The knitwear industry has at long last pulled its needles out and has amazed us all with the most brilliant, zappy knits ever. One-colour sweaters have gone back where they came from—now you need at least three colours, and the brightest, most startling design you can find. Take your pick from oozing cream buns, bold geometric stripes and pyramids and all kinds of technicolour patterns—why leave parrots to the pet shops?
Another supreme example of amazingly styled and photographed late Seventies knitting patterns, further to my earlierPatricia Roberts appreciation post. I also immediately recognised those iconic Terry de Havilland zip-edged satin boots, which I’ve previously had in black and electric blue, seen photographed in pink and am now desperate to find the ice blue version!
We cheered the twinset revolution earlier this year, now amazing things are happening to sweaters. They look good and they’re warm as well. It’s no wonder that they’re the fastest selling items in the shops!
Pictures taken at Picketts Lock Centre, Picketts Lane, N9. Hair by Christine at Mane Line.
Some synthetic fibres become highly charged with static electricity. In a crowd you’ll find they stick to your body something shocking. Not so with man-made Tricel. It’s less static than most synthetics. It absorbs moisture. And because it breathes, it’s much more comfortable. Stick to Tricel. It won’t stick to you.
There’s little I love more than novelty acrylic knitwear, but novelty acrylic knitwear in a groovy scenario such as these, well I just feel spoilt quite frankly.
Sweater and matching knickerbockers hand-knitted by Molly Dove.
Knitted tops for all occasions. Warm, comfortable sweaters with amusing motifs from The Sweet Shop, and samples from an imaginative collection by a new designer, Molly Dove. Her clothes are obtainable by mail order only; which, as well as keeping the prices down, makes them available to more of you! We also show a pretty little halter-necked top that’s barely there, just in case the sun comes out!
Photographed by John Bishop.
Scanned by Miss Peelpants from 19 Magazine, January 1971.
Canary yellow jumper by Eric Budd.
Animal motif sweaters from The Sweet Shop.
Knitted halter neck by Erica Budd.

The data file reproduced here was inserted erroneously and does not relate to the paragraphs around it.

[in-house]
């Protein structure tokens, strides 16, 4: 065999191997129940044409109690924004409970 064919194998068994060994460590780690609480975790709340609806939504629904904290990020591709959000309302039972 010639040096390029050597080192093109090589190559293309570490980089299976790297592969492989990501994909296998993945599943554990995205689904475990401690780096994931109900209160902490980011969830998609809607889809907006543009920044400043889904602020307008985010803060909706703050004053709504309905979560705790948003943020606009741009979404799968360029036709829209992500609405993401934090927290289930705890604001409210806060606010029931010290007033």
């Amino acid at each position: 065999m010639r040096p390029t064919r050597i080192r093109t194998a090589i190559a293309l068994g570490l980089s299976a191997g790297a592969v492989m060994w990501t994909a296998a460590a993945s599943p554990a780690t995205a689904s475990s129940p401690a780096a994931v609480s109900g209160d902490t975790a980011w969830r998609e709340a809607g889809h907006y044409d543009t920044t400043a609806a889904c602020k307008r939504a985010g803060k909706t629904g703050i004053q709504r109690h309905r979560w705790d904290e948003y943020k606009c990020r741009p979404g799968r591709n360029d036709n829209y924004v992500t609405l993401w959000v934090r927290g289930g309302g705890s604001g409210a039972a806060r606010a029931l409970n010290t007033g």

Piano key sweater by Anne Cossins for Mr Freedom.
Random knit playsuit by Zeekit by Crochetta. Hand-knitted striped stockings from Women’s Home Industries.
Bahamas and Birds sweaters both by Molly Dove.
Sweater by Erica Budd. Bermudas by Donald Davies. Striped stockings by Women’s Home Industies.
Always the same definite hand-writing, developed season after season, but such sure grasp of colour and how to make women look sexy that’s she’s become one of the most copied designers for knits and dresses. This spring, she continues her layered look, has a longer bodyline and belts to leave flying or tie under a gently bloused top. Milky pink sweater with long sleeves and small ties edged in raspberry, under pink mohair sweater with pink fine jersey culottes. The small-head look comes from tiny tight-fitting cap with strings. Palest aquamarine sweater with a frilled neckline and ties with matching flowers, worn with a fitting jersey skirt and the tight skull cap. Mulberry printed voile dress (opposite) with deep plain flounce at the hem, with a matching head-dress, held in place with a plaited woollen band like a sheik.
Photographed by Jo Francki.
Scanned by Miss Peelpants from Over 21 magazine, February 1975.
This knitting pattern book is a bit of a mystery – undated and with little publishing information – but it appears to have been produced in Japan as a companion to a Brother knitting machine which uses ‘Cassettes’ to create the patterns (all of which are designed by Masa Yamauchi). It doesn’t get more perfectly early Seventies than this…
Val Moon and Debbie Hudson, known for classic knitted tube dresses and leotards, decided to liven things up by adding some mad accessories to their range: a snake boa made from wool, chenille and metallic threads, which can be wired on to any plain outfit, coiled any way the wearer chooses; outsized dragonflies: sinister vampire bats complete with with red beads scattered like drops of blood (popular with Dracula fans) and exotic orchid lilies. The accessories are not cheap, costing from £10 to £25, and the strapless tube dresses cost £45: all to order from Chantal, 73 St John’s Wood High Street, London, NW8. Words: RAE LAURIKIETIS Pictures: JANE ENGLAND.
Scanned by Miss Peelpants from The Sunday Times Magazine, October 22nd 1978.
Another pair of ‘lost’ knitwear designers. Why do knitwear people seem to get lost much more easily? If anyone knows anything about Val or Debbie, please do let me know! These accessories are so perfect.